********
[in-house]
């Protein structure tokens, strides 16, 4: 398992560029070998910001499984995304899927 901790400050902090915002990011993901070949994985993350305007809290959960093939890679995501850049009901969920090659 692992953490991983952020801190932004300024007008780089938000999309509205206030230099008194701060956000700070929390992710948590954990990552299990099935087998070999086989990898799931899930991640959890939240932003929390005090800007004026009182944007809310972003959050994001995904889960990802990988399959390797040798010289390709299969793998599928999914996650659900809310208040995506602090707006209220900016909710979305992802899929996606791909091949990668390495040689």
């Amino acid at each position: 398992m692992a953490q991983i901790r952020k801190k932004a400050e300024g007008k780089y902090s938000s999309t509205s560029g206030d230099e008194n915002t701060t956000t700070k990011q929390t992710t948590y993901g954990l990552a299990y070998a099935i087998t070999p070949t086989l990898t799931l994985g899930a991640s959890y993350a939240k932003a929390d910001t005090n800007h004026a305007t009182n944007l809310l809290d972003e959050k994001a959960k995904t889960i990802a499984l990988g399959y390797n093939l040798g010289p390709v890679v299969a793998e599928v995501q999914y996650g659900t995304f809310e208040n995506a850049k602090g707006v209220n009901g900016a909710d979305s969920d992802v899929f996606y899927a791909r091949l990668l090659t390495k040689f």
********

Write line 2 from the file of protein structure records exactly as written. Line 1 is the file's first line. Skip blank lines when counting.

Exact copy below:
């Protein structure tokens, strides 16, 4: 398992560029070998910001499984995304899927 901790400050902090915002990011993901070949994985993350305007809290959960093939890679995501850049009901969920090659 692992953490991983952020801190932004300024007008780089938000999309509205206030230099008194701060956000700070929390992710948590954990990552299990099935087998070999086989990898799931899930991640959890939240932003929390005090800007004026009182944007809310972003959050994001995904889960990802990988399959390797040798010289390709299969793998599928999914996650659900809310208040995506602090707006209220900016909710979305992802899929996606791909091949990668390495040689």